So, why, exactly, does Douglas need to be saved from shuffleboard and a whole lot more? Well, there’s an ex-wife played by Cyd Charisse — as always, a stunner of a chill pill here — but she doesn’t get to do much but scream during one of Minnelli’s oft-described “bizarre sequences” (this one in a car) or languish on a bed like one of the models from the opening credits of the director’s underrated Bells Are Ringing in the kind of pricey nightwear that Scott Pruitt would have probably expensed. Then again, what did Charisse have to work with? I’m as put off as much as any one by the kind of Neo-feminist film criticism that, say, criticizes The Great Escape or Two Years Before the Mast for not having enough women characters, but the ones here are underwritten enough to put off even the Rat Pack.
It’s tough to figure out if these problems were already in the screenplay by then personally troubled Charles Schnee or by mandated butchering of Leo the Lion dolce vita by the still existent and anti-sex Production Code at a time when its death rattle was still less thunderous than it deserved to be (and would soon become). What the Code didn’t do, Margaret Booth’s overly revered editing department likely did by imposing MGM’s patented “directorial vision flattener” (it’s been said that Peckinpah had a lot of problems with Booth around the same time when he was cutting Ride the High Country).
All this said, I do have a kind of soft spot (or maybe soft head) for these goings-on: the highly stylized decor and widescreen blocking (much less so, the performances) do offer a look-back at a time when movie co-productions and overseas dollars first became significant industry factors. If Douglas is only routinely commanding, Robinson is flawless (when was he not?), and there’s one remarkable scene between him and Trevor where a brutal argument of Edward Albee Virginia Woolf intensity later dissolves into a teary about-face (for a while) that does offers insight into a really twisted marriage. There should have been more of this.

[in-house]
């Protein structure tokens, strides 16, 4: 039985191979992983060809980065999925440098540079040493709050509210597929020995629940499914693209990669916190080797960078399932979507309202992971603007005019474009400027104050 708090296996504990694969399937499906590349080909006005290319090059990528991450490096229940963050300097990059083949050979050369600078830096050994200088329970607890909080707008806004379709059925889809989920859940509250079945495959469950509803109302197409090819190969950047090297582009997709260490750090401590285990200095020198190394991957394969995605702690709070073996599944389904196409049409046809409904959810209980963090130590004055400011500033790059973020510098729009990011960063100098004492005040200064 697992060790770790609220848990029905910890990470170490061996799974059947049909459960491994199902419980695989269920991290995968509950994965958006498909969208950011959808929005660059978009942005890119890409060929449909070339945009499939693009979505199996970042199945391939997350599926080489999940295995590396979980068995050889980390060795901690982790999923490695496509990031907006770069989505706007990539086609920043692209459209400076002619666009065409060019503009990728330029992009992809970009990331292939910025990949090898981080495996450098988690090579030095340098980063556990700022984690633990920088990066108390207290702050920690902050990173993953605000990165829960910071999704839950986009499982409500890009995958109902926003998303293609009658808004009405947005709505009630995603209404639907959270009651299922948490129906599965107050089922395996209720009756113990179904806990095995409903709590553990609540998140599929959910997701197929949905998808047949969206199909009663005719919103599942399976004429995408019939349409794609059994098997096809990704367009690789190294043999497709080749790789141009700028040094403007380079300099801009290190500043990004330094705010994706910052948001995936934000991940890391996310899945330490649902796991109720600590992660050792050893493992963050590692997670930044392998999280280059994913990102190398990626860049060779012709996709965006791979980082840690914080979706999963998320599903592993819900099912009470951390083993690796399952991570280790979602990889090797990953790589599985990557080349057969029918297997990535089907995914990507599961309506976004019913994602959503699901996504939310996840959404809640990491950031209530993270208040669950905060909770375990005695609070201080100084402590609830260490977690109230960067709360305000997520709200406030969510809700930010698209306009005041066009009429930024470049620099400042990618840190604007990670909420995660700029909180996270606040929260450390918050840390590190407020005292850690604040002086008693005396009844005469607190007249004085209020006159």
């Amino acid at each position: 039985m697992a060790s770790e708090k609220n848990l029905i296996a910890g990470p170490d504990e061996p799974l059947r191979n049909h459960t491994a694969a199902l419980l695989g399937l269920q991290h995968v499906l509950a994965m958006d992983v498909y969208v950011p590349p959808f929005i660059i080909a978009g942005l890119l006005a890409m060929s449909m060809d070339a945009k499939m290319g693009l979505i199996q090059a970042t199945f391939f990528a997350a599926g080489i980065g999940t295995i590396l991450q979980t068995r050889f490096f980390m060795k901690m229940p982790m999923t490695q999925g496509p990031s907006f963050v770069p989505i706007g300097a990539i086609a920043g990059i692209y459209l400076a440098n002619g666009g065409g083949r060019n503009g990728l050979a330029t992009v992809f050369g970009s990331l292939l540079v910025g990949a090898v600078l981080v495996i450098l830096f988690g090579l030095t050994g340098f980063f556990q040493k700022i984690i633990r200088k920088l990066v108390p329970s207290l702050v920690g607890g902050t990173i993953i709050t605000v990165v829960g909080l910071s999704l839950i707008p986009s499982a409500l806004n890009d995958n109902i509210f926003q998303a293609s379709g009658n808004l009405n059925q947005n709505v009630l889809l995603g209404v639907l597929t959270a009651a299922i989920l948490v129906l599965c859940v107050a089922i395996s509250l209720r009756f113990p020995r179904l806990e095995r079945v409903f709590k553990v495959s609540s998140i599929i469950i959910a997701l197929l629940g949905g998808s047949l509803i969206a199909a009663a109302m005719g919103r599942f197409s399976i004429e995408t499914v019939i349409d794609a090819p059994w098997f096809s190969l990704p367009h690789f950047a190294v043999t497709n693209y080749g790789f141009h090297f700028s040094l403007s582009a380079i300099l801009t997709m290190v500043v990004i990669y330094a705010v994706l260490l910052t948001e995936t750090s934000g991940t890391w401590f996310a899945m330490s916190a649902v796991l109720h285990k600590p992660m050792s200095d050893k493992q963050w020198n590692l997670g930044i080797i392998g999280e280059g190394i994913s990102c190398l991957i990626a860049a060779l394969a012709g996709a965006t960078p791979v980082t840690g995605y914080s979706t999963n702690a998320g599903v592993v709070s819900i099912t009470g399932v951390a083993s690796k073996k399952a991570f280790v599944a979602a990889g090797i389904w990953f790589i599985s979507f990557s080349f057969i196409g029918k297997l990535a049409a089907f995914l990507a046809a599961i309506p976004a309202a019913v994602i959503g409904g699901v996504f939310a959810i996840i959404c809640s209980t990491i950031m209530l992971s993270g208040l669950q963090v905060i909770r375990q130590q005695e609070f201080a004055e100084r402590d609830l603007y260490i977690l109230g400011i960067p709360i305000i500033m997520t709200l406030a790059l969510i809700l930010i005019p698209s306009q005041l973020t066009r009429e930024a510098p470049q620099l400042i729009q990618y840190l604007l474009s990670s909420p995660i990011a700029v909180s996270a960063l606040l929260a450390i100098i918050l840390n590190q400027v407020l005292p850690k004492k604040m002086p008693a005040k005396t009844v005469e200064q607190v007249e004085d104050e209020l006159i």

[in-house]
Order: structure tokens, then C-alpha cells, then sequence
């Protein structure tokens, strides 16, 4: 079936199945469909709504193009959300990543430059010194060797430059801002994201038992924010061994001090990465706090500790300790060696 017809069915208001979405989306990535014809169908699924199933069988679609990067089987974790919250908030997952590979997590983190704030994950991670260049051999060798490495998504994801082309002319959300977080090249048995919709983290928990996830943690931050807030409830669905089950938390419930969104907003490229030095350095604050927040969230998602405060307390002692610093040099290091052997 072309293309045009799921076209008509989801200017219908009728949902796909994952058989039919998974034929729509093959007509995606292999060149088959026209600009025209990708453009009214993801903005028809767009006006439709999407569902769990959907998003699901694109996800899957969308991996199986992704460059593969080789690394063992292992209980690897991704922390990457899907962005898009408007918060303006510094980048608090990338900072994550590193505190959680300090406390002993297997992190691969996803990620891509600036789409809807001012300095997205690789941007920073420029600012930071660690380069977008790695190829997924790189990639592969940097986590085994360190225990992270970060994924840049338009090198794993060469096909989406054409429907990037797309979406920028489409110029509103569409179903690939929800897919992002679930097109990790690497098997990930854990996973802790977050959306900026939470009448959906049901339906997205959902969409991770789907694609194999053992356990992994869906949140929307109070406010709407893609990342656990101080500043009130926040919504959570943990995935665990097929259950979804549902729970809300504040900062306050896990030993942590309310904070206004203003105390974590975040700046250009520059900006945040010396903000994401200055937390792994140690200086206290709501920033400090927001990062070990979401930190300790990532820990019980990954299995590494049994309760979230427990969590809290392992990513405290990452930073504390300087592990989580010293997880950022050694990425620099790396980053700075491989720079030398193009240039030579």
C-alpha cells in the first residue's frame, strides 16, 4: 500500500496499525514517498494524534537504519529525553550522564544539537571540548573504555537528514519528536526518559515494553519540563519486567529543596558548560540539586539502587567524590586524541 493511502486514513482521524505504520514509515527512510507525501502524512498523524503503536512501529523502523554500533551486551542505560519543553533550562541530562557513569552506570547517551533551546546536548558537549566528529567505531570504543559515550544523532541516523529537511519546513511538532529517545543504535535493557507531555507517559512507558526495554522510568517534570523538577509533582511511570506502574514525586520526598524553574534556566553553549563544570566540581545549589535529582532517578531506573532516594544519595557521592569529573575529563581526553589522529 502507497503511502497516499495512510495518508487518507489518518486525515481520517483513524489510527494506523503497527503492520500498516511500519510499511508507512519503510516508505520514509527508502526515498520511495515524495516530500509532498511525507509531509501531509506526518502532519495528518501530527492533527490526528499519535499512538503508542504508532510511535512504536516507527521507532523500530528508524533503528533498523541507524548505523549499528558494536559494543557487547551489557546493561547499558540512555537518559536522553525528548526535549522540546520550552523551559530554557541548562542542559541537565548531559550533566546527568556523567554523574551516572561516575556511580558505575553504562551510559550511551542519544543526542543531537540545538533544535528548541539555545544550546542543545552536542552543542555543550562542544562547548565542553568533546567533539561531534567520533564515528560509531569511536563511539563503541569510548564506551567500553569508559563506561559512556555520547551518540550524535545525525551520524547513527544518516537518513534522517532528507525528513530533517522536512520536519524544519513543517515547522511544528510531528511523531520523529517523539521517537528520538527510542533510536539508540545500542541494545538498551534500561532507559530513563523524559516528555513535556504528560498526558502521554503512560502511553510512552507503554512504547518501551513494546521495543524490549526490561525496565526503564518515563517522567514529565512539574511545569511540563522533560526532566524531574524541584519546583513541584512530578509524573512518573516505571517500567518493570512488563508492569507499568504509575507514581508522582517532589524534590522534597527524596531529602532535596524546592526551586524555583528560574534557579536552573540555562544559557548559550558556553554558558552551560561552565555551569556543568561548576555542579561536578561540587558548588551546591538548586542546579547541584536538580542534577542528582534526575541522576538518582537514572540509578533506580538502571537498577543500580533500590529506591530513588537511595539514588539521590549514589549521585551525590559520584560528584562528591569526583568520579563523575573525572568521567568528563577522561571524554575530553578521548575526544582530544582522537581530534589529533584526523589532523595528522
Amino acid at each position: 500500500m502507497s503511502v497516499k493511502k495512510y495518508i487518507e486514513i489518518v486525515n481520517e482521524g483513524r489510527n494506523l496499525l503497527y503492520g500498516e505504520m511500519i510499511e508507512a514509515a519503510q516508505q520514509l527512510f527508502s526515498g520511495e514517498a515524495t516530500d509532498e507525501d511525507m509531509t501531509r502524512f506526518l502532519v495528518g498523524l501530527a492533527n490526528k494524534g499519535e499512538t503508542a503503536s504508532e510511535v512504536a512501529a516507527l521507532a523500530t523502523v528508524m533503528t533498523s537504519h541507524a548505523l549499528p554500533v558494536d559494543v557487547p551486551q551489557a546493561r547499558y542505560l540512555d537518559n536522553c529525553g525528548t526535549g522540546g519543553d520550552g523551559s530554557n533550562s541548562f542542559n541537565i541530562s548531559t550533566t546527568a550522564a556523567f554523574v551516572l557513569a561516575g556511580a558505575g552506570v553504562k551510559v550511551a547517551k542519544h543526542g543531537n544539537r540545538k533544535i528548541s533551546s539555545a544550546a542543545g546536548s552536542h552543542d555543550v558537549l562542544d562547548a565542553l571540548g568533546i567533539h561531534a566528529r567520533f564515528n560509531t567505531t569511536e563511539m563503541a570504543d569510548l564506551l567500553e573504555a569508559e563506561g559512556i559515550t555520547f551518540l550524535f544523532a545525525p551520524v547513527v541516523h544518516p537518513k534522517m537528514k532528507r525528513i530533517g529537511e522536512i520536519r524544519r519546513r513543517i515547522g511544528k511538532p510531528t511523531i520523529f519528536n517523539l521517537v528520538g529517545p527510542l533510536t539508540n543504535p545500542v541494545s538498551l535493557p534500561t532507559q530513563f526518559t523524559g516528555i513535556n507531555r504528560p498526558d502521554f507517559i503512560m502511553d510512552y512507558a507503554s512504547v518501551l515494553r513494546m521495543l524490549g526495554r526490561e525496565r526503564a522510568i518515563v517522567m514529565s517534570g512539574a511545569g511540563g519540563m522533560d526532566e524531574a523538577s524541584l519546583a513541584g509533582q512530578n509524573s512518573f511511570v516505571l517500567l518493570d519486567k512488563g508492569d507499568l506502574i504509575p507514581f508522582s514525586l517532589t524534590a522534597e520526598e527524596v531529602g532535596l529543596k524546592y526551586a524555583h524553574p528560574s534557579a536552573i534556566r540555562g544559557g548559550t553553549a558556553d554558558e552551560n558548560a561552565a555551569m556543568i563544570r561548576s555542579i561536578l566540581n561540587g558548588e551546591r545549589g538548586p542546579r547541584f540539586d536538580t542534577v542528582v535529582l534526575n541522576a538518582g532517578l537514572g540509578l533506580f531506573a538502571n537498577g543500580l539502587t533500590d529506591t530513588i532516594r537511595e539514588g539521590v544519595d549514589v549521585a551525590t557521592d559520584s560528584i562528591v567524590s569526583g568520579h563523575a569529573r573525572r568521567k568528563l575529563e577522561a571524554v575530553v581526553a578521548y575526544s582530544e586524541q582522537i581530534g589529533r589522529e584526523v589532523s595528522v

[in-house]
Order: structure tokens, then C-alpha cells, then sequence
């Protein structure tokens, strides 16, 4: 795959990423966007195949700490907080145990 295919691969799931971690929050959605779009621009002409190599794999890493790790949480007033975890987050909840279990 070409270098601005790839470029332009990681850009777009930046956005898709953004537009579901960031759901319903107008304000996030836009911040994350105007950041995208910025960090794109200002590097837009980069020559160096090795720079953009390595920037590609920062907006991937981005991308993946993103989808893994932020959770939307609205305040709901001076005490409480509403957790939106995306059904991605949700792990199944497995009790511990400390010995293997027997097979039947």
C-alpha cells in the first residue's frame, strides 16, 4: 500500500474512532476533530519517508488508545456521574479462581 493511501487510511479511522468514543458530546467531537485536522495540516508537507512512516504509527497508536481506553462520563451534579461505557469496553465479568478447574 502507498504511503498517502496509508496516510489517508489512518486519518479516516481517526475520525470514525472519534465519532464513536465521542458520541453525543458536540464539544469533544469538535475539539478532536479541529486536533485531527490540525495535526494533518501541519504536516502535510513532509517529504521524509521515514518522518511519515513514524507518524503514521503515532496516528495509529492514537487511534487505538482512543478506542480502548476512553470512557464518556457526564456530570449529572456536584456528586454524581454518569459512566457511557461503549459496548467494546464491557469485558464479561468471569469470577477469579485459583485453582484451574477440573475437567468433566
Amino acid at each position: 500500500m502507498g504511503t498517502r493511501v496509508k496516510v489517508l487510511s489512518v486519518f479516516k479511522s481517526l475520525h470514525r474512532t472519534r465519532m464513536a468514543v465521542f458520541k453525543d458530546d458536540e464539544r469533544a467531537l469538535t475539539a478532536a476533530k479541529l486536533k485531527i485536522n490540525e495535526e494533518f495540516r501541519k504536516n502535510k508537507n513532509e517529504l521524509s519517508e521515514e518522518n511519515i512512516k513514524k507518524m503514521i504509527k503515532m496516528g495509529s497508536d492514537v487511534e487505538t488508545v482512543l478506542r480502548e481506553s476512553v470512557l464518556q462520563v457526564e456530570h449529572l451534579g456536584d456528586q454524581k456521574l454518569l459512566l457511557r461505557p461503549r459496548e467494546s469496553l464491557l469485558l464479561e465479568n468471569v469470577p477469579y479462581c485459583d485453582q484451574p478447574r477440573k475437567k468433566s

Town has picked up a lot of eye rolls for bravely but perhaps foolishly including a clip from 1952’s much more successful The Bad and the Beautiful during a Rome screening-room scene — one presented here as a past Douglas-Robinson success when they’re hungry to “recall” their salad days. This has to be one of the cheekier examples of self-referential cinema on record — though the two movies do kind of bookend each other in ways that make it fun to see them in tandem. One is about old-style Hollywood, the other about the emerging new, and both share Minnelli, Douglas, Schnee, producer John Houseman and composer David Raksin.
But whereas B&B is a trash classic, it’s a trash classic that won five Oscars out of six nominations. Town isn’t a classic of any kind, other than maybe one of red ink — and this was at a time when this was the last thing waning Minnelli and MGM needed after the truly coffers-busting needless revamp of The Four Horsemen of the Apocalypse (nothing like being in touch with your era’s zeitgeist). This said, Town is a beautiful-looking movie to watch on a big-screen TV, re-establishing that Warner Archive will always go the extra mile to show off the standout virtue that a mass of gloss like this does have.